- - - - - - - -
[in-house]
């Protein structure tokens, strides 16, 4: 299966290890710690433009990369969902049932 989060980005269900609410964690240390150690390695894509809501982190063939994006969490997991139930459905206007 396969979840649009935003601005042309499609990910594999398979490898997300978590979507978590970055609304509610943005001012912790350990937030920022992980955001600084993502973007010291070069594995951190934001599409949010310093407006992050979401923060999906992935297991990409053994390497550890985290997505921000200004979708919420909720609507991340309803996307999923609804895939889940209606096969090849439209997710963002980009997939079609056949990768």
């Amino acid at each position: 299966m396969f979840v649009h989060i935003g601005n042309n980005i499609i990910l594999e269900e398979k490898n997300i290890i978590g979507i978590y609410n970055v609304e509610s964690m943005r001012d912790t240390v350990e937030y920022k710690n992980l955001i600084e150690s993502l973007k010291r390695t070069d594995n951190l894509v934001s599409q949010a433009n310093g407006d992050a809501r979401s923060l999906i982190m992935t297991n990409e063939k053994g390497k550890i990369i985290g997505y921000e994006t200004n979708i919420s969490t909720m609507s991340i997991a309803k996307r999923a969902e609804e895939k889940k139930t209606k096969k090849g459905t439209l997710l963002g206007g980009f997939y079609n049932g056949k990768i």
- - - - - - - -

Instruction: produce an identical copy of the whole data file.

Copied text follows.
[in-house]
């Protein structure tokens, strides 16, 4: 299966290890710690433009990369969902049932 989060980005269900609410964690240390150690390695894509809501982190063939994006969490997991139930459905206007 396969979840649009935003601005042309499609990910594999398979490898997300978590979507978590970055609304509610943005001012912790350990937030920022992980955001600084993502973007010291070069594995951190934001599409949010310093407006992050979401923060999906992935297991990409053994390497550890985290997505921000200004979708919420909720609507991340309803996307999923609804895939889940209606096969090849439209997710963002980009997939079609056949990768």
């Amino acid at each position: 299966m396969f979840v649009h989060i935003g601005n042309n980005i499609i990910l594999e269900e398979k490898n997300i290890i978590g979507i978590y609410n970055v609304e509610s964690m943005r001012d912790t240390v350990e937030y920022k710690n992980l955001i600084e150690s993502l973007k010291r390695t070069d594995n951190l894509v934001s599409q949010a433009n310093g407006d992050a809501r979401s923060l999906i982190m992935t297991n990409e063939k053994g390497k550890i990369i985290g997505y921000e994006t200004n979708i919420s969490t909720m609507s991340i997991a309803k996307r999923a969902e609804e895939k889940k139930t209606k096969k090849g459905t439209l997710l963002g206007g980009f997939y079609n049932g056949k990768i």